A nosegay, posey (or posy), flower bouquet or tussie-mussie is a small bunch of flowers, typically given as a gift. They have existed in some form since at least mediaeval times, when they were worn around the head or on the lapel to mask the unpleasant smells of the time - literally, to keep the nose gay (happy). In their current form, they rose to popularity during the reign of Queen Victoria, from 1837 onwards, at which time the tussie-mussie became a popular fashion accessory.
It is amazing, how some terminologies disclose a lot info about the psyche of the human animal community that created it. Today, i learned about Sissy Bar.Here's what it means, from wikipedia:«A sissy bar, also called a “bitch bar” or “passenger backrest”, is an addition to the rear of a motorcycle that allows the rider or passenger to recline against it while riding.».
Bloodletting (or blood-letting, in modern medicine referred to as phlebotomy) was a popular medical practice from antiquity up to the late 19th century, involving the withdrawal of often considerable quantities of blood from a patient in the hopeful belief that this would cure or prevent a great many illnesses and diseases.
… I was not a little astonished to discover that the literary world has hitherto been strangely in error respecting the fate of the vizier's daughter, Scheherazade, as that fate is depicted in the «Arabian Nights»; and that the denouement there given, if not altogether inaccurate, as far as it goes, is at least to blame in not having gone very much farther.
Having fulfilled this vow for many years to the letter, and with a religious punctuality and method that conferred great credit upon him as a man of devout feeling and excellent sense, he was interrupted one afternoon (no doubt at his prayers) by a visit from his grand vizier, to whose daughter, it appears, there had occurred an idea.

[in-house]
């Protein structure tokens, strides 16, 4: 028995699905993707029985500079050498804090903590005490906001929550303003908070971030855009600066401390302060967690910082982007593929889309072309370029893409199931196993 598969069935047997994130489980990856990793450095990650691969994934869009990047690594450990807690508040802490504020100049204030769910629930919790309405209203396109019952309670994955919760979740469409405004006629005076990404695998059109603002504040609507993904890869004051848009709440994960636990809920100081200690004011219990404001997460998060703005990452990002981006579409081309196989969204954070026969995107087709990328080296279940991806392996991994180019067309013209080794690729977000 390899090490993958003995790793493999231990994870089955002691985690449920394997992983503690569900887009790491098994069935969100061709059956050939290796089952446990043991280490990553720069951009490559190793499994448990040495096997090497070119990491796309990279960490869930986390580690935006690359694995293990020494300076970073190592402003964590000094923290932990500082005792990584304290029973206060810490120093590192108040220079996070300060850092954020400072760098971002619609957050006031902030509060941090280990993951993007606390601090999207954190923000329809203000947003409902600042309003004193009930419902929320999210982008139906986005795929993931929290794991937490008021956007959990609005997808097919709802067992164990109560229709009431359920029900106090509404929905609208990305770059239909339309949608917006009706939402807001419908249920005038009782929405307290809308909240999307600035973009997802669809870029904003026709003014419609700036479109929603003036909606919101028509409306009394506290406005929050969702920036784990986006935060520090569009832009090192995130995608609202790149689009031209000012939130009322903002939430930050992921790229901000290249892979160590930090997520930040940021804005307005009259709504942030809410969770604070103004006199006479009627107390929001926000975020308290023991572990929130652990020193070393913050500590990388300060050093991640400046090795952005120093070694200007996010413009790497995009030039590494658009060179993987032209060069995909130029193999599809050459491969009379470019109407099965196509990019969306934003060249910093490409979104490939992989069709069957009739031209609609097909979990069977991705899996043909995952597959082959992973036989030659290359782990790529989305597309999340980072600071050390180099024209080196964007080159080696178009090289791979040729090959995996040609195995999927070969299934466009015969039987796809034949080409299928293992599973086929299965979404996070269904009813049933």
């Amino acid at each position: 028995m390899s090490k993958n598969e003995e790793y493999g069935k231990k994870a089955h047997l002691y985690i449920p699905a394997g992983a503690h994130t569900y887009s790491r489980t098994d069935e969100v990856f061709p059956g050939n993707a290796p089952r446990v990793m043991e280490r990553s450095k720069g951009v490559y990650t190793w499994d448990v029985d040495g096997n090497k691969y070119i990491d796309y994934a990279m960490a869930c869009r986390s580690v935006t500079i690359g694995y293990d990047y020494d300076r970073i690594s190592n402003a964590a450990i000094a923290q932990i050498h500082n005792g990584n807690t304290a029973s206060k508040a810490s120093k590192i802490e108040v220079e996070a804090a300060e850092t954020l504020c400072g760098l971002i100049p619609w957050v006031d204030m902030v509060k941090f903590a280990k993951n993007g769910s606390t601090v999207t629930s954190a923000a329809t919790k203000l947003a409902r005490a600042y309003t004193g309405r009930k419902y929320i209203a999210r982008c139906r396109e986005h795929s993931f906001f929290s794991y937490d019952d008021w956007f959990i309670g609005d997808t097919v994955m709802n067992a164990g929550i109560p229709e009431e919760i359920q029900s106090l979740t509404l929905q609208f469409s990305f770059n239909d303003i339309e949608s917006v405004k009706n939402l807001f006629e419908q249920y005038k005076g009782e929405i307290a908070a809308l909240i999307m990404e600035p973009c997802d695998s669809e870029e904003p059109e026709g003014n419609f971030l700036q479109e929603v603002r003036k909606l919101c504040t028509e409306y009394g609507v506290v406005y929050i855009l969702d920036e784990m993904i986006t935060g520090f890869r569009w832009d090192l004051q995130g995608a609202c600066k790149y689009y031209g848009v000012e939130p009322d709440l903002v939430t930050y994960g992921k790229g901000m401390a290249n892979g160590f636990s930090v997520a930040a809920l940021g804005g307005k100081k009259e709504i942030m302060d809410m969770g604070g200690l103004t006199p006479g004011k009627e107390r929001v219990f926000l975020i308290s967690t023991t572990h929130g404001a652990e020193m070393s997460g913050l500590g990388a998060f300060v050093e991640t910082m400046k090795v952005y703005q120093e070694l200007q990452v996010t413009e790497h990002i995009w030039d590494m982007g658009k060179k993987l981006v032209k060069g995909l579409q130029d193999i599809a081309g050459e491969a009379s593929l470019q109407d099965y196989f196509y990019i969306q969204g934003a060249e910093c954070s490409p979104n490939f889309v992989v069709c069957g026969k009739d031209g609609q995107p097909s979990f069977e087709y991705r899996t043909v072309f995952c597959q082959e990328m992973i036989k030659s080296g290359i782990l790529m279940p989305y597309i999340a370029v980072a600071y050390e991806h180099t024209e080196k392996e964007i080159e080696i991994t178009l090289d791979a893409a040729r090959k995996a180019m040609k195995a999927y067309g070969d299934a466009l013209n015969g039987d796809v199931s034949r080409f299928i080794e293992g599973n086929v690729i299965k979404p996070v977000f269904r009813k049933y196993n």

No sooner had we got rid of these birds, which occasioned usgreat annoyance, than we were terrified by the appearance of a fowl ofanother kind, and infinitely larger than even the rocs which I met inmy former voyages; for it was bigger than the biggest of the domes onyour seraglio, oh, most Munificent ofCaliphs.
People observed the planets going around the sun according to the law of gravitation, and they thought that God had given a behest to these planets to move in that particular fashion, and that was why they did so.
voluble = Moving with ease and smoothness in uttering words; of rapid speech; nimble in speaking; glib; as, a flippant, voluble, tongue.
In another instance, Coulter was heckled while speaking at a crowd of 2,600 at the University of Connecticut to the point that she ended her speech early and began to take questions from the audience, remarking that “I love to engage in repartee with people who are stupider than I am.”
heckle = To shout questions or jibes at (a public speaker), so as to disconcert him or render his talk ineffective.
Had the acute-angled rabble been all, without exception, absolutely destitute of hope and of ambition, they might have found leaders in some of their many seditious outbreaks, so able as to render their superior numbers and strength too much even for the wisdom of the Circles.
… the dashing and flashing of the five-coloured and six-coloured Pentagons and Hexagons careering across the field in their offices of surgeons, geometricians and aides-de-camp — all these may well have been sufficient to render credible the famous story how an illustrious Circle, overcome by the artistic beauty of the forces under his command, threw aside his marshal's baton and his royal crown, exclaiming that he henceforth exchanged them for the artist's pencil.
Career as a verb means: To move or run at full speed.
that upon the confidence of some merit, the war being at an end, he went to Rome, and solicited at the court of Augustus to be preferred to a greater ship, whose commander had been killed; but, without any regard to his pretensions, it was given to a boy who had never seen the sea, the son of Libertina, who waited on one of the emperor's mistresses.